One strategy to mitigate the loss of species in the Atlantic Forest protected areas in the future would be the creation of protected areas in southern regions and at higher altitudes of the Atlantic Forest. Klorvuttimontara and colleagues [75], for example, despite having recorded a reduction of approximately 30% of butterfly richness in the protected areas of Thailand in the future (A2 scenario), observed that the effectiveness of protected areas remained almost the same in the future. The explanation for this was that most protected areas in Thailand are located at high altitudes, allowing the butterflies to migrate from lowland areas to higher altitudes as the climate becomes unsuitable in the future. Of course, critical questions should be addressed to actually implement a decision like this, such as infostering the implementation of protected areas in high-altitude regions. Some questions would be, for example: what are the indications that these regions would protect other taxa than moths? Weel, it seems defensible to predict that they likely will be, because many species and communities are likely to migrate south and to higher elevations in response to climate change [7], [8], [10], [17]. Should protected areas be placed to span altitudinal ranges within the protected area itself, so that species can start low and move steadily higher as the climate changes? These questions are still difficult to answer, but we hope our study is a step towards scientifically driven decisions in future protected area establishment and management.

The establishment of protected areas is still one of our best conservation actions to protect biodiversity. The Atlantic Forest has been indicated as aconservation priority by several world studies using different criteria [76], [77]. Our approach is one of the first to incorporate climate change threats on the long-term assessment of protected areas (see [5], [17], [21], [77], [78]). In fact, climatic changes are increasingly driving species out of protected areas due to species range shifts [5], [79], [80].

It is important to highlight some of the caveats of our study. Firstly, our database has a large number of records, which were gathered from field studies and museum records. Although the data is dense and trustworthy, there could be some bias towards easily assessed sampling regions or toward large, colorful species, as in all kinds of samplings. Further, some records were from as early as 1920 and climate has likely shifted already since then. Secondly, our models assume tiger moths are in equilibrium with the current climate and have unlimited dispersal to tackle suitable climates as they move in the geographic space. These are simple assumptions allowing us to model all species distribution at a time. Thirdly, we predicted future species distribution assuming that the vegetation types in the Atlantic Forest will remain in the same regions of the current distribution. This last assumption can affect our species distribution model predictions. Species' range shifts outside of the current limits of the biome or their preferential habitat cannot be measured by our methods. Fourthly, the effectiveness of protected areas tends to be overestimated given that species were considered to be protected if any part of their range overlapped with protected areas polygons [81]. However, simple presence within a protected area is insufficient to ensure the long-term persistence of many species. Most existing protected areas in the Atlantic Forest were created without following any ecological criterion and species representation in this network is highly variable. Clearly, there is a need to update the current protected areas to improve species representation and climate change is an important factor to be considered.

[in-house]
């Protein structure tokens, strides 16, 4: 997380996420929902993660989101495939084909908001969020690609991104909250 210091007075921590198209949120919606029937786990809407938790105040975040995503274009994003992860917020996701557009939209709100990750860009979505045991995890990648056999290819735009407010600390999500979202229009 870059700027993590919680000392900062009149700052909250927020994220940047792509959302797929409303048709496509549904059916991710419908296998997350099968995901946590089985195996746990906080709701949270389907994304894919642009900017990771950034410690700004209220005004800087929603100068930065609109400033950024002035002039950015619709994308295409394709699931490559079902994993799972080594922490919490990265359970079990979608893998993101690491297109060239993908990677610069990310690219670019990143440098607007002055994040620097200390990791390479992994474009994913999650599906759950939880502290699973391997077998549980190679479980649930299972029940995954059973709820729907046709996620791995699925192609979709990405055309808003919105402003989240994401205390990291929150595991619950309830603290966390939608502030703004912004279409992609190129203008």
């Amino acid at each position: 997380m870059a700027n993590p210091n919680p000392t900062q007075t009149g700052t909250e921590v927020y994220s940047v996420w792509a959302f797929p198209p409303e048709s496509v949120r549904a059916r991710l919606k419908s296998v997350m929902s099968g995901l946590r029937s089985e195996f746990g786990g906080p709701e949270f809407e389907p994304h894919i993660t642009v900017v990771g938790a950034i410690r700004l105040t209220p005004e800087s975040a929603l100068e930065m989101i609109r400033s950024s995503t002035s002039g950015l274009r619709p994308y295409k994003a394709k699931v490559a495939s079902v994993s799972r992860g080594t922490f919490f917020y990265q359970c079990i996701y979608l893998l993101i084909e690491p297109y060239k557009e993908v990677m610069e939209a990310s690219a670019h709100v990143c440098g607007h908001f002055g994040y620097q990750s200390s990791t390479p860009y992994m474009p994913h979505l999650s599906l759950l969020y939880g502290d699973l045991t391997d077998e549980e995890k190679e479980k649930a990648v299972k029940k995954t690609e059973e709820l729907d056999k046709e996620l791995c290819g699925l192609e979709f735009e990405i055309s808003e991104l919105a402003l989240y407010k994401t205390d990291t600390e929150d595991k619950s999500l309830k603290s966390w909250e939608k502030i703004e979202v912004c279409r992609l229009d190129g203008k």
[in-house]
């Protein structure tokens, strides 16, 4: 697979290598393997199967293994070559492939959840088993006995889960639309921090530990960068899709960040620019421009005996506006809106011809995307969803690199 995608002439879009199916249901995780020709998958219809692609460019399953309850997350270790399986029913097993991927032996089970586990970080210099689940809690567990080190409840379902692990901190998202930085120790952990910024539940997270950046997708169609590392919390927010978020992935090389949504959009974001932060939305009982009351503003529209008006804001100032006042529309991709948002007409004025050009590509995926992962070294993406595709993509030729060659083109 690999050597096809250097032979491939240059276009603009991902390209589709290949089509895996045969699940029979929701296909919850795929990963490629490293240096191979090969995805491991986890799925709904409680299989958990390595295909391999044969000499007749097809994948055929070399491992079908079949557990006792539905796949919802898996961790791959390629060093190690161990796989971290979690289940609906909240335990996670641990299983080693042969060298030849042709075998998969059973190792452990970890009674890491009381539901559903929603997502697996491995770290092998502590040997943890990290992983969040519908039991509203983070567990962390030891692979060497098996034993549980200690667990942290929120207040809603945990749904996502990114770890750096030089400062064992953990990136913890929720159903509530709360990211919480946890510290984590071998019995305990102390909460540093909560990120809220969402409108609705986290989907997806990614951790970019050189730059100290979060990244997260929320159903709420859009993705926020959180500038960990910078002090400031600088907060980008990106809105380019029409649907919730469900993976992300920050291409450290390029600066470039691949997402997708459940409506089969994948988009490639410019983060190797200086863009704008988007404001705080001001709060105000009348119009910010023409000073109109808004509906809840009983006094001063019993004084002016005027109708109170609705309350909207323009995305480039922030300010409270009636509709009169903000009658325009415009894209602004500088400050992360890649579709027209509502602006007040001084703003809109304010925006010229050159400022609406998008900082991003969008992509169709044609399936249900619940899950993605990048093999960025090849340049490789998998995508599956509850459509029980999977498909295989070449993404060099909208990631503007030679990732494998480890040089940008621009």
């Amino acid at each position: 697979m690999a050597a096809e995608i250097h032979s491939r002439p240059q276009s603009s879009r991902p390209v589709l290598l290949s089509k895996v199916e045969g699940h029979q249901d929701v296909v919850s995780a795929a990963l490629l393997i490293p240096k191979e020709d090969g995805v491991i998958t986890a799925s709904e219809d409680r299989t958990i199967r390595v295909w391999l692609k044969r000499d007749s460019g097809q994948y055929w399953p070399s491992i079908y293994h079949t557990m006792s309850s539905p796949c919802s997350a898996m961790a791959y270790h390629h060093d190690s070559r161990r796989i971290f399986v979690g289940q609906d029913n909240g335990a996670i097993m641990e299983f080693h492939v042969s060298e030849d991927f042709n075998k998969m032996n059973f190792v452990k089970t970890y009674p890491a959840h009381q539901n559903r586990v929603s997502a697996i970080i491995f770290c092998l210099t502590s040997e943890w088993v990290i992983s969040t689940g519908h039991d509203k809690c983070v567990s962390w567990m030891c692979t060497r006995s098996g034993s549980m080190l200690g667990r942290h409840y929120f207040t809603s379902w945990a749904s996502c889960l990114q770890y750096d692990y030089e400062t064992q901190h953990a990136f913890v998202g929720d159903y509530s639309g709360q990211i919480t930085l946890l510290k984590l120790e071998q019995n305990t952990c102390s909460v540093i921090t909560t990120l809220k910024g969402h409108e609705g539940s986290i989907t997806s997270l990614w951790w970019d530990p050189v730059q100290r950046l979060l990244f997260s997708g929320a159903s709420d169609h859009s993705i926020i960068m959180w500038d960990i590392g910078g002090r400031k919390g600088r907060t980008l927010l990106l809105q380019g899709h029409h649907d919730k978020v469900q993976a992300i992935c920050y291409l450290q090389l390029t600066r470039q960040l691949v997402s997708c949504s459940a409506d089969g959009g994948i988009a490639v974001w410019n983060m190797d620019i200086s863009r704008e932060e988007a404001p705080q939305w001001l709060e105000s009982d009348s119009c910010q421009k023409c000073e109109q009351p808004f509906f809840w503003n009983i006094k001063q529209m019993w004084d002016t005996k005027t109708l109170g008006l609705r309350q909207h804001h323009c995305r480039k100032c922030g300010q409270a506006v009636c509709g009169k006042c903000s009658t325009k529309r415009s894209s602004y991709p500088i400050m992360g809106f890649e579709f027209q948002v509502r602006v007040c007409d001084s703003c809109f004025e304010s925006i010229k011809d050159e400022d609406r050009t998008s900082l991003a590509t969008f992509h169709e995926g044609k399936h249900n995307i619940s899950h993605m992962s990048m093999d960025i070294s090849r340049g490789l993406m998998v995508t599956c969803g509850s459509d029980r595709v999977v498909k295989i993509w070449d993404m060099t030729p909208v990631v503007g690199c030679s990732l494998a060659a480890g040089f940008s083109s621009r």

As a final message, it is important to remember that species will generally alter their distributions independently. How do we prioritize which species to try to track through these changes? In this paper we recognize this conundrum and selected Tiger moths as our model group because of available data and diversity of species. It is now cear that we simply can't model or predict the response of all species on Earth to climate change. However, there are some generalities, such as the general tendency of species to mode southward or uphill in the southern hemisphere that could be helpful, if combined with models like the one we presented here, to guiding decisions about how to better allocate finite resources for biodiversity conservation.

Supporting Information

Table S1.

Tiger moth tribes, species, True Skill Statistics (TSS) for each ecological niche modeling method and the ensembles among distance methods (Euclidian and Gower distance and ENFA) and machine-learning methods (MaxEnt, GARP, and Artificial Neural Networks).


Table S2.

Tiger moth tribes, species, and number of grid cells predicted to be occupied during baseline climate (1950–2000) and future climate (2051–2080) under different climate models and ecological niche modeling methods.


Table S3.

Tiger moth tribes, species, and percent of range contraction predicted to during baseline climate (1950–2000) and future climate (2051–2080) under different climate models and ecological niche modeling methods.


Table S4.

Turnover measures for each of 11,464 grid cells overlaying the Atlantic Forest, Brazil, in this study. Turnover is shown for each modeling method (Euclidian and Gower distance, ENFA, MaxEnt, GARP, and Artificial Neural Networks), and climate model (CCCMA-CGCM, CSIRO-MK2, and HCCPR-HadCM3). Turnover found across the ensemble of distance and machine learning methods are also shown.


Author Contributions

Conceived and designed the experiments: VF RL. Analyzed the data: PL ASM. Wrote the paper: RL VF ASM PL.